Distressed Chinese builder Country Garden Holdings Co. signaled it’s set for a first-ever default as a grace period ends for dollar-bond interest, in the latest sign of a deepening crisis that’s shaken the nation’s financial markets.
(Bloomberg) — Distressed Chinese builder Country Garden Holdings Co. signaled it’s set for a first-ever default as a grace period ends for dollar-bond interest, in the latest sign of a deepening crisis that’s shaken the nation’s financial markets.
“The company expects that it won’t be able to meet all of its offshore payment obligations on time, due to a deep correction in China’s home market and its subdued sales,” the developer said in a statement to Bloomberg News in response to questions about its plans for the $15.4 million of interest due. A holder of the note said they had yet to receive money.
Country Garden, whose $186 billion of total liabilities make it one of the world’s most indebted builders, had to pay by the end of a 30-day grace period Oct. 17-18 or a default could be called. A symbol of China’s broader property debt woes, the builder’s nonpayment would trigger a cross-default on all of its about $10 billion of dollar notes, JPMorgan Chase & Co. analysts including Karl Chan wrote in a note.
“It will hit confidence further and add more hurdles to any future debt restructuring,” Ting Meng, a senior credit strategist at Australia & New Zealand Banking Group, said about Country Garden not paying the interest.
As the crisis in China’s real estate sector heads into its fourth year, money managers say that weak disclosure and unclear communication practices are also putting them off mainland borrowers longer-term.
A seemingly simple question of when exactly Country Garden’s grace period ends was a case in point. The firm hadn’t clarified whether Oct. 17 or Oct. 18 marks the official end of the period. There’s been uncertainty given bond documents didn’t specify whether the 30 days should be counted from the initial deadline of Sept. 17 which fell on a Sunday, or the effective due date of the next business day, Sept. 18.
The company, which was the country’s largest builder by contracted sales for several years before plunging to seventh so far in 2023, is helmed by one of China’s richest women. Its sheer size — with more than 3,000 housing projects in mainly smaller cities and nearly 60,000 full-time employees — makes it important to the broader economy at a time when policy makers are trying to shore up growth.
While data Wednesday showed gross domestic product expanded more than expected last quarter, a weak spot was evident in property investment contracting 9.1% in the first nine months of the year. A Bloomberg Intelligence gauge of Chinese developer shares fell 2.5% on Wednesday to a 14-year low.
The problems for the property market — which along with related industries accounts for about 20% of the world’s second-largest economy — began in 2020 when authorities laid out “three red lines.” Those rules set leverage benchmarks builders had to meet if they wanted to borrow more money.
Such policies were intended to help curb years of excessive debt-fueled expansion by builders and property speculation by homebuyers. But they wound up tipping a record number of developers into default as refinancing costs surged.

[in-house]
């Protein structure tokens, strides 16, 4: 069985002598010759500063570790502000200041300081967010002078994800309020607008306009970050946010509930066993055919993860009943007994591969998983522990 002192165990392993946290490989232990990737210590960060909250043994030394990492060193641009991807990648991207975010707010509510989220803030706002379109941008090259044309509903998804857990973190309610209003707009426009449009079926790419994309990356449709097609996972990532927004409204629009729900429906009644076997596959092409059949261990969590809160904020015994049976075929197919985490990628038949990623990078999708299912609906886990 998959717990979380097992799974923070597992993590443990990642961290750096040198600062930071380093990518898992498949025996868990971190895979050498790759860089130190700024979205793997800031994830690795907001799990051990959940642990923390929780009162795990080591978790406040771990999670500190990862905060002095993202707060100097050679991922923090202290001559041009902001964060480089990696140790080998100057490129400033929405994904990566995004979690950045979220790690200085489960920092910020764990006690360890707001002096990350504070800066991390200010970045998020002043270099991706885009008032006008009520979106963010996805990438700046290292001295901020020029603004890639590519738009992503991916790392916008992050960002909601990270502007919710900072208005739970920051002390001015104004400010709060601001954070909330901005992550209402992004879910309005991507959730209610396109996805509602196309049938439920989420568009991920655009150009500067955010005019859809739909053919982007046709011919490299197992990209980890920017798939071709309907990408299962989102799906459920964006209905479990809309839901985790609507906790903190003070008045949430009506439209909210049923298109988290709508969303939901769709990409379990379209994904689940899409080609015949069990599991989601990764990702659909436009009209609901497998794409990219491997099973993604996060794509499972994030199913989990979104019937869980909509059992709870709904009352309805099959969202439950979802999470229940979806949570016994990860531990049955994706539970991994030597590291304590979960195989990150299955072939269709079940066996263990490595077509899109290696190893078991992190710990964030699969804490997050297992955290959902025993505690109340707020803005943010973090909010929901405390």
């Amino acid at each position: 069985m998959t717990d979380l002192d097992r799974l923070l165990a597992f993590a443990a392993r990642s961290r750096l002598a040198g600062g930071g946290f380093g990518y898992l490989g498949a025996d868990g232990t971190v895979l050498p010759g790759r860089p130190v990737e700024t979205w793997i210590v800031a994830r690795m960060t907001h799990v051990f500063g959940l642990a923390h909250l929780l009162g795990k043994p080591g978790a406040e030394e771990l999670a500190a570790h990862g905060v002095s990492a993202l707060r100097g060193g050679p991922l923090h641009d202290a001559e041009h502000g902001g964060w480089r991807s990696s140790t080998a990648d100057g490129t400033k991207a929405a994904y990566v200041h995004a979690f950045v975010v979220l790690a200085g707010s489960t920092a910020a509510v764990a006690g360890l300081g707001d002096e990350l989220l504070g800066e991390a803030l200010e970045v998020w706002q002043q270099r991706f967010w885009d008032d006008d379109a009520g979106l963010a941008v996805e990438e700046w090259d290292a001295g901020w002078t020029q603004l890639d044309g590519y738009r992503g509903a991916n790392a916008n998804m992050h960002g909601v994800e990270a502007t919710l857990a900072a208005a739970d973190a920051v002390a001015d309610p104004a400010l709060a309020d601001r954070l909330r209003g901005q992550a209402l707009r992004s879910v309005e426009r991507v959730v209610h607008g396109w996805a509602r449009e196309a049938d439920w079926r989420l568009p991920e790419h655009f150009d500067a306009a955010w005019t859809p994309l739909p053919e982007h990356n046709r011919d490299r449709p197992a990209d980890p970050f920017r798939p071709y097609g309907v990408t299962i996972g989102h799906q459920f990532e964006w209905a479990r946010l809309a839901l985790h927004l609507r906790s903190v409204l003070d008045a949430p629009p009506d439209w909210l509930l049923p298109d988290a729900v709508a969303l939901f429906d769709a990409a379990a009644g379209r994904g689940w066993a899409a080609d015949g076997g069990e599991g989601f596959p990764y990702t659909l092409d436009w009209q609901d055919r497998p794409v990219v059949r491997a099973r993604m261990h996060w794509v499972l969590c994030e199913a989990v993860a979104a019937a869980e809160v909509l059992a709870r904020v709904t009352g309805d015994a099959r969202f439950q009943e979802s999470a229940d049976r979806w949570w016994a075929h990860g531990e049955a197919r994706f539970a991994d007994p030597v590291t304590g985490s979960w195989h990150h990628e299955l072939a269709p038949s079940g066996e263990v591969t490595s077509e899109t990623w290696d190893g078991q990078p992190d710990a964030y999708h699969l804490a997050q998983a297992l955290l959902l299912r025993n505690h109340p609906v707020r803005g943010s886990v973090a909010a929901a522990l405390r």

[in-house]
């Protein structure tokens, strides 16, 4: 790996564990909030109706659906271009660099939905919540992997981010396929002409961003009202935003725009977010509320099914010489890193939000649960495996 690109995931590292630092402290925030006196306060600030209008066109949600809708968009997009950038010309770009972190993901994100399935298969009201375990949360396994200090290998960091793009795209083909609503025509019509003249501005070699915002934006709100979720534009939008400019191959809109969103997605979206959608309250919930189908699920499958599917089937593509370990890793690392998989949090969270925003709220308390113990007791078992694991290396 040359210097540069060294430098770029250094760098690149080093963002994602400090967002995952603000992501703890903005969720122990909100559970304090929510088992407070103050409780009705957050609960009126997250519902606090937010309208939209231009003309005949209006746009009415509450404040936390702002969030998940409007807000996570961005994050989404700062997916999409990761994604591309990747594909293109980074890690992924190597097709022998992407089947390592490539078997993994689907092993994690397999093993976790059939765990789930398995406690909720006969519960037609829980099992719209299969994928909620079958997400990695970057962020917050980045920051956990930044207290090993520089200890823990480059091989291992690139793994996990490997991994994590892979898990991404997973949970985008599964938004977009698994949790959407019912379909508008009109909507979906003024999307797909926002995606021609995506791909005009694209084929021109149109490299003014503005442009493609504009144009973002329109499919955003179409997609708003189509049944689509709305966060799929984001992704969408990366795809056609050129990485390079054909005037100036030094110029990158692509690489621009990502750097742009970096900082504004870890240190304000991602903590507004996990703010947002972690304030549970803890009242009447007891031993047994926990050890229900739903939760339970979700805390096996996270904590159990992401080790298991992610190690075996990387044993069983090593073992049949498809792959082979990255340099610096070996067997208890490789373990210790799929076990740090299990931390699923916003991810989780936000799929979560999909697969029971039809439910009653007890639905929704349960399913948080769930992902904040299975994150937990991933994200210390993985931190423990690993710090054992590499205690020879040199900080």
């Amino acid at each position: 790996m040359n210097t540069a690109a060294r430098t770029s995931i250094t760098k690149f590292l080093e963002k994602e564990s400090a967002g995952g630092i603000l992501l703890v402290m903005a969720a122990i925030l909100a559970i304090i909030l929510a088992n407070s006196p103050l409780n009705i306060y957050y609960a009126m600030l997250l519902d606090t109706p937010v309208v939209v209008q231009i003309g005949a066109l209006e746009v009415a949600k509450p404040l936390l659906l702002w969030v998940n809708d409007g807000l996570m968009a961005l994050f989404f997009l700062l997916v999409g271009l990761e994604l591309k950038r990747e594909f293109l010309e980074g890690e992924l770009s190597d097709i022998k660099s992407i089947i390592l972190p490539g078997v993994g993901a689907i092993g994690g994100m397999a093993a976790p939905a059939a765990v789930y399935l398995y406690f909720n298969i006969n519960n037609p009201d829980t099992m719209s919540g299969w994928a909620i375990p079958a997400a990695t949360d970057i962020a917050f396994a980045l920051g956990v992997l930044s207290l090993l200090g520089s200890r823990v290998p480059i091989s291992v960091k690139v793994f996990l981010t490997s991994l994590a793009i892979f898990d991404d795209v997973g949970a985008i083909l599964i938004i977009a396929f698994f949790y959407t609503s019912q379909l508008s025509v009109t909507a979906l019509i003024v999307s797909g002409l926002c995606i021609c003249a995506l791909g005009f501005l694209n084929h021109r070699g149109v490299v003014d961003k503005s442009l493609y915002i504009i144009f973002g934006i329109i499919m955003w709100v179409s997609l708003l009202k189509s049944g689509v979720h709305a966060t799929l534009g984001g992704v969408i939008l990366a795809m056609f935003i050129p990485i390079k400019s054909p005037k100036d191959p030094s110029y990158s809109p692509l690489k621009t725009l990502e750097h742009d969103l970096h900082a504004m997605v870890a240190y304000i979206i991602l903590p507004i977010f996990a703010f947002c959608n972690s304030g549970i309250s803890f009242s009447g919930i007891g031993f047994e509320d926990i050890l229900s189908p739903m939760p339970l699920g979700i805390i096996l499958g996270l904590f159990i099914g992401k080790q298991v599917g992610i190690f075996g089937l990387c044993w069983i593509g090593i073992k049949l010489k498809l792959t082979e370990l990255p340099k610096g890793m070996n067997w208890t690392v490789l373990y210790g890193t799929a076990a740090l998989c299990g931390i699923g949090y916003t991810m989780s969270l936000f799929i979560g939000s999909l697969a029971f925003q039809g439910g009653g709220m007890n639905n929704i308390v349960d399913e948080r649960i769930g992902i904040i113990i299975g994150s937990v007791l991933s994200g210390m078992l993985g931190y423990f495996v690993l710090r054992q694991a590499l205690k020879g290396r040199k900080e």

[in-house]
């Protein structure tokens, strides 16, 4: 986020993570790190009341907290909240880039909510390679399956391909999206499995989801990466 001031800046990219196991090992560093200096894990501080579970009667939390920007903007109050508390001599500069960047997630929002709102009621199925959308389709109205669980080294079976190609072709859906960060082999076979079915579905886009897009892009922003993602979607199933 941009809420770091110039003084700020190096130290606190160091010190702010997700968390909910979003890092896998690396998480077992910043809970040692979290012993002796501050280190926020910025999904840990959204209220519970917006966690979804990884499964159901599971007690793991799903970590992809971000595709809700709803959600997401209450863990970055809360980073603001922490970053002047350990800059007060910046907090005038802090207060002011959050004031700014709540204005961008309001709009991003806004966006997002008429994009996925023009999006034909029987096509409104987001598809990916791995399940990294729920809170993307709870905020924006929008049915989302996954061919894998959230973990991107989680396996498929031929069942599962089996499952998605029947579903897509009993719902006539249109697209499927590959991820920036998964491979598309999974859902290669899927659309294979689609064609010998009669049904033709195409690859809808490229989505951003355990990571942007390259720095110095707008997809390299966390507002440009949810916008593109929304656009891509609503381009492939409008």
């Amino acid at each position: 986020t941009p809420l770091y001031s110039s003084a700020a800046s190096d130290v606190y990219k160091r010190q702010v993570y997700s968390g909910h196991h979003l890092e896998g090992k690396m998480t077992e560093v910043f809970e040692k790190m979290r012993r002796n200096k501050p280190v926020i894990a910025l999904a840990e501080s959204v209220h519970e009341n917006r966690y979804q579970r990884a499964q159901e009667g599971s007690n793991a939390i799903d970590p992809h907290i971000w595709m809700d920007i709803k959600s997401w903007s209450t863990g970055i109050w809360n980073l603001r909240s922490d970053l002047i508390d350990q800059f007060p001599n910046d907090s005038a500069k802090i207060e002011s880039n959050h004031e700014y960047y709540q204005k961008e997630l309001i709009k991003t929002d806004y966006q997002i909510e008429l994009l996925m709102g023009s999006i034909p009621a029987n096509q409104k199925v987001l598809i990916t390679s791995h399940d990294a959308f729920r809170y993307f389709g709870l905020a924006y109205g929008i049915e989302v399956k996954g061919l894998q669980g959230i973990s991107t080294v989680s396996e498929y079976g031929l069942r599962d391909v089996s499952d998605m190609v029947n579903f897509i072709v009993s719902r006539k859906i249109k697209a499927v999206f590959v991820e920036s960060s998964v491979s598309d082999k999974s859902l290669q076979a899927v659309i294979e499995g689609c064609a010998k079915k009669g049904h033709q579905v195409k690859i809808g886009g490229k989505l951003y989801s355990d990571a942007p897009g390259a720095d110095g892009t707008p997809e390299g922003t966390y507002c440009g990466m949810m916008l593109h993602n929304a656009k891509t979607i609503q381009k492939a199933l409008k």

Now, with slumping home sales dragging on efforts to revive the economy, authorities have been tweaking policy, including cutting down payments for some buyers and encouraging lenders to lower rates on existing mortgages.
Some have said turmoil at Country Garden could lead to a worse impact than from the 2021 debt failure by China Evergrande Group, which sent shock waves across markets. That’s because Country Garden has several times more projects.
Both are likely headed for what would be among the nation’s biggest-ever restructurings or liquidations, raising the stakes for authorities trying to prevent contagion. Evergrande faces the once-unthinkable possibility of being ordered to wind up on Oct. 30 when a key court hearing takes place.
Country Garden’s dollar notes have been indicated around 5 cents, showing how little money investors expect to recover, after some were near 80 cents in June. Its shares have dropped 72% this year.
The builder hopes to seek a “holistic solution” to solve its problems, it said in its statement to Bloomberg News on Wednesday, adding that keeping the firm as a going concern would help relevant parties. The company “will pursue offshore liability management measures in a fair and equitable manner, and will communicate with all parties to protect interests of all stakeholders,” it said.
Country Garden first warned last week that it didn’t expect to be able to meet all future offshore payment obligations, language which it echoed in its statement Wednesday.
In what’s often a prelude to a broader restructuring, the builder also hired advisers to review its capital structure and form a holistic solution after making last-minute bond interest payments last month.
The firm won noteholder approval in September to extend payments on nine onshore bonds with a combined 14.7 billion yuan of principal.
The founding family of Country Garden recently provided the developer with an interest-free loan of $300 million, local media reported last week.
“It is very bad as the company treated onshore and offshore investors differently,” said ANZ’s Meng. “It extended the maturities for nine onshore bonds by 3 years to avoid default. However, after shareholders lent $300 million in a loan, the company still choose not to pay for the $15 million coupon on the dollar bond which will lead to a default.”
–With assistance from John Cheng and Tan Hwee Ann.
(Updates with more background throughout)
More stories like this are available on bloomberg.com
©2023 Bloomberg L.P.